Bondholders could stop Saban buying Partner

Ilan Ben-Dov will have to achieve a high, if not full, repayment of Scailex's bond debt, otherwise the bondholders will reject the deal.

Two months after the collapse of the sale of control of Partner Communications Ltd. (Nasdaq: PTNR; TASE: PTNR) to Hutchison Whampoa Ltd. (HKSE: 0018), Haim Saban is in talks to acquire the Orange franchisee from Ilan Ben-Dov.

In a notice to the TASE today, Partner's parent company, Scailex Corporation (TASE: SCIX; Pink Sheets:SCIXF) said, "Since receiving notification of the cancellation of the Hutchison deal, the company has been seeking various deals, both financing and with regard to its holding in Partner Communications. As part of this activity, the company is in contact with Saban Capital Group, while also reviewing other deals with other parties. However, no agreements have been reached with any party, and there is no certainty that these talks will result in a binding transaction."

Sources close to the deal believe that the talks are in an advanced stage, and that there is a good chance that they will be completed soon. Ben-Dov reportedly will remain a shareholder in Partner alongside Saban, although nothing has been decided yet.

Ben-Dov still believes in Partner, and if he could keep his entire stake in the mobile carrier, he would do so. Therefore, any deal in which he will keep a large as stake as possible while enabling him to repay his bond debts on time is good. As of now, Scailex owns 16% of Partner which is not attached to creditors. Scailex will attempt to sell this stake for as much as possible in order to meet next year's payments. Only towards 2014, when it will repay its $300 million sellers loan to Hutchison Telecommunications International Ltd. (NYSE: HTX; HKSE: 2332), will it be able to sell the rest of its stake, which is attached to creditors, in Partner, a measure which will require their approval.

In response to the reports, prices for Scailex's bonds jumped, on the assumption that the sale of Partner shares will enable Scailex to meet its large bond payments over the next two years, without the need for a debt settlement. The company owes NIS 2.7 billion, and the watershed for the bondholders is a share price of NIS 28 for Partner. If it can sell all its Partner shares at this price, it will make almost NIS 2 billion.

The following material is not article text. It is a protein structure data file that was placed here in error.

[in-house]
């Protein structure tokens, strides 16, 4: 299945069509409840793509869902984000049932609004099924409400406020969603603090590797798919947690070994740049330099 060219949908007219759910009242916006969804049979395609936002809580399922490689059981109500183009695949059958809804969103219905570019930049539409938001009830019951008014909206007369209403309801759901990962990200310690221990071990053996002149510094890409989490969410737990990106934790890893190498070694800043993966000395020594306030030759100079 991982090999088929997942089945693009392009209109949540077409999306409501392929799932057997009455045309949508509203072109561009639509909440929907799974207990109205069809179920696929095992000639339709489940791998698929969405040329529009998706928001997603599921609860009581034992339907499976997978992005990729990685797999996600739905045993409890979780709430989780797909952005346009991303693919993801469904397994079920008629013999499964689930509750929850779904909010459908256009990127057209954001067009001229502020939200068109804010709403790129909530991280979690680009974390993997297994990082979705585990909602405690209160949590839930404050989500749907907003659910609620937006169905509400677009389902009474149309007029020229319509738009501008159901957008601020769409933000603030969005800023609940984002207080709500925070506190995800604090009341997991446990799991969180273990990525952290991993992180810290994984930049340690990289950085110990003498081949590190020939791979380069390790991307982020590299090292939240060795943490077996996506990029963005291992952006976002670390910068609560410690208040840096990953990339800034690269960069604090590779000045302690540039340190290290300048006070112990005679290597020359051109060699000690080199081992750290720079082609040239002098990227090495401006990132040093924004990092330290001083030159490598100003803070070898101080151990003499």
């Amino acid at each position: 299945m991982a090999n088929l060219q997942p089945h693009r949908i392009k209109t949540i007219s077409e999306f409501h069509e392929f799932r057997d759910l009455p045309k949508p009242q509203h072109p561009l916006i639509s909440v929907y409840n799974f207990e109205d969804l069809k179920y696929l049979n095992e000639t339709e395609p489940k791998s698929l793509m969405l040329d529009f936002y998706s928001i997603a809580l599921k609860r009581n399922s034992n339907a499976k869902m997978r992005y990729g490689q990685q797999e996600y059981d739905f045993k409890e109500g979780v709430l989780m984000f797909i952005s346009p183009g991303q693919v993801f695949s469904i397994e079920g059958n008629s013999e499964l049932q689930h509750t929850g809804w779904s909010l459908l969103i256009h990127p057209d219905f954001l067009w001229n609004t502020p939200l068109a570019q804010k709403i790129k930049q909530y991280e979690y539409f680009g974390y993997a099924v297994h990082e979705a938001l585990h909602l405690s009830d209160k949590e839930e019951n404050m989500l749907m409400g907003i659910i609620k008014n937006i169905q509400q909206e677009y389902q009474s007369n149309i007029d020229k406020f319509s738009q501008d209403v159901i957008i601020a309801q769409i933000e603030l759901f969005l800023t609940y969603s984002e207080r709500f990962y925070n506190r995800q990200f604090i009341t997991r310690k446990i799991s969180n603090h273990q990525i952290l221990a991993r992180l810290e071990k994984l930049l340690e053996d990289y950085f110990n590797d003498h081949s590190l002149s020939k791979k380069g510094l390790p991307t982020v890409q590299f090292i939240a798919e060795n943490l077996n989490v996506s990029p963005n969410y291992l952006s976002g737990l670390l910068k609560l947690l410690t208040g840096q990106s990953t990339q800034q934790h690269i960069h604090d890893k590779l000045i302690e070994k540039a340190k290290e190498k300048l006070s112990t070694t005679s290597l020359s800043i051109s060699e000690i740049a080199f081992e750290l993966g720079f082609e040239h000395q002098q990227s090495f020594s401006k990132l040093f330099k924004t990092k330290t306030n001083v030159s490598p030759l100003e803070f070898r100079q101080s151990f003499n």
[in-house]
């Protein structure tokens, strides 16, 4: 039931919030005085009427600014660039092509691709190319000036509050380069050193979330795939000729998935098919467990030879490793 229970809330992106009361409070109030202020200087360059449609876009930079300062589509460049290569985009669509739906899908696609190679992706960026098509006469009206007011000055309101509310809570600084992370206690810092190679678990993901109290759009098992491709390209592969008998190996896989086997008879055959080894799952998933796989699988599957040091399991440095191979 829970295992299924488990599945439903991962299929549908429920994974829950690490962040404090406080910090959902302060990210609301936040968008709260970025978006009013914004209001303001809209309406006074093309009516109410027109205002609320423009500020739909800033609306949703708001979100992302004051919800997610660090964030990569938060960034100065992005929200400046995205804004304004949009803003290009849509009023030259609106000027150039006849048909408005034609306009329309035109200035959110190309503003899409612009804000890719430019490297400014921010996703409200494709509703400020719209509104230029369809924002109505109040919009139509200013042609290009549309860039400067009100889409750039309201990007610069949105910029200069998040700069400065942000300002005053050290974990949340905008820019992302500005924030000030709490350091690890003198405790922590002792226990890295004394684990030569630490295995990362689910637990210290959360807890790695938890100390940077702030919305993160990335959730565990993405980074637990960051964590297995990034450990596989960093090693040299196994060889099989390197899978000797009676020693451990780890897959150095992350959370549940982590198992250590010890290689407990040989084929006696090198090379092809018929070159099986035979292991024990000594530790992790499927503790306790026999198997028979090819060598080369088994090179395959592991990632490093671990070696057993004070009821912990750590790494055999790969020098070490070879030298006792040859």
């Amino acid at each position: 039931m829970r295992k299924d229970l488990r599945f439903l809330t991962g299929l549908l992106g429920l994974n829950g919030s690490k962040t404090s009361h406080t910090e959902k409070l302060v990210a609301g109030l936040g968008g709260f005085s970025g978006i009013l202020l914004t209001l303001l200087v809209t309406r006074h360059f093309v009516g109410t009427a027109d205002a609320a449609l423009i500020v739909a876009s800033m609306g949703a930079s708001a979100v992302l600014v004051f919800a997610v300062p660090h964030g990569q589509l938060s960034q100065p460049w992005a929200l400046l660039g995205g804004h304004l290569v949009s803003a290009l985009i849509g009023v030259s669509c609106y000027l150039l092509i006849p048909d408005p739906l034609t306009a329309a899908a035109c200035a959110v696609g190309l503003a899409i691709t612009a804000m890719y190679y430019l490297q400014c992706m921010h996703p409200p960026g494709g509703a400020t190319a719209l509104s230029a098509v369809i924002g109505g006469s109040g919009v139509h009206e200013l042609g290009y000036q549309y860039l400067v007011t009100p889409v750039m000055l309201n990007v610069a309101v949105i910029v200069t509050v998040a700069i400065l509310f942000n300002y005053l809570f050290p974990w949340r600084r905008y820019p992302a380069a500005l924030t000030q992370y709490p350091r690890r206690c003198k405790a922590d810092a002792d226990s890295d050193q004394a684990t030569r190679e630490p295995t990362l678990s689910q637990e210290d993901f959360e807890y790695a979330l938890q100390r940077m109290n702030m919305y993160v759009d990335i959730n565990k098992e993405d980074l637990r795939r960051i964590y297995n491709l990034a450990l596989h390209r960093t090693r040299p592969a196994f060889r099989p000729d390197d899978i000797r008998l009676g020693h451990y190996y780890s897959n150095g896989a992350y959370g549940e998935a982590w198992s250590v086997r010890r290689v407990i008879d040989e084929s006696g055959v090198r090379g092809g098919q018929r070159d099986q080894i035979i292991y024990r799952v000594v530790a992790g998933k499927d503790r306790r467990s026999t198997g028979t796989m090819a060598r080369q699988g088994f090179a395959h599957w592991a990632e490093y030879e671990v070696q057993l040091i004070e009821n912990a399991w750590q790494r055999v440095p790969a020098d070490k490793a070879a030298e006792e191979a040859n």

It is important to note that Scailex's bondholders must approve any deal that includes the sale of the controlling interest in Partner, Scailex's main holding, and Ben-Dov will have to achieve a high, if not full, repayment of the bond debt, otherwise the bondholders will reject the deal.

A new investor in Partner will also benefit Hutchison, whose liens on Partner only cover a third of the seller's loan. Any deal which injects capital into Scailex for the sale of unattached Partner shares is good for Hutchison. Hutchison will also have to approve a deal that includes the full sale of Partner, in which case Ben-Dov will have to submit a structure that satisfies it, too.

Scailex's unsecured long-term bondholders are liable to pay the price if no sale is reached for Partner. Scailex is due to repay these bonds in 2015-18, when it may have no money to meet the payments.

Ben-Dov will have to find another solution for the bondholders of Scailex's parent company, Suny Electronics Ltd. (TASE: SUNY). This is reflected in Suny's bond prices, which remained unchanged following the reports about the Partner-Saban deal.

Saban approaches Deutsche Bank for financing

To finance a Partner takeover, Saban has approached Deutsche Bank to organize a NIS 700 million financing package from Israeli banks, and Deutsche Bank is working to create a syndicate. Saban will reportedly finance 60% of deal with equity and 40% with outside financing. Saban Capital president and COO Adam Chesnoff was in Israel last week for the talks.

Sources close to Saban told "Globes" today that he believes that Israel's mobile market will consolidate quite soon, which will affect Partner's share price on the TASE, which rose 7.4% today to NIS 21.70. They said that Saban believes that Israel will ultimately have five carriers, plus mobile virtual network operators (MVNOs), and that the regulator will have to intervene in these changes to rebuild the sector after the blows it has received.

Saban's aides believe that the Israeli telecommunications market will stabilize with 3-4 large groups, and that Partner, like the mobile market as a whole, will undergo massive restructuring in order to keep its profitability. Saban therefore believes that he can greatly contribute to restructuring Partner and prepare for future challenges.

In other words, the sources say that Saban believes that he has the managerial capability that Ben-Dov lacks, and that the market will appreciate his control of Partner. They also believe that Partner CEO Haim Romano will keep his job.

Published by Globes [online], Israel business news - - on October 14, 2012

© Copyright of Globes Publisher Itonut (1983) Ltd. 2012

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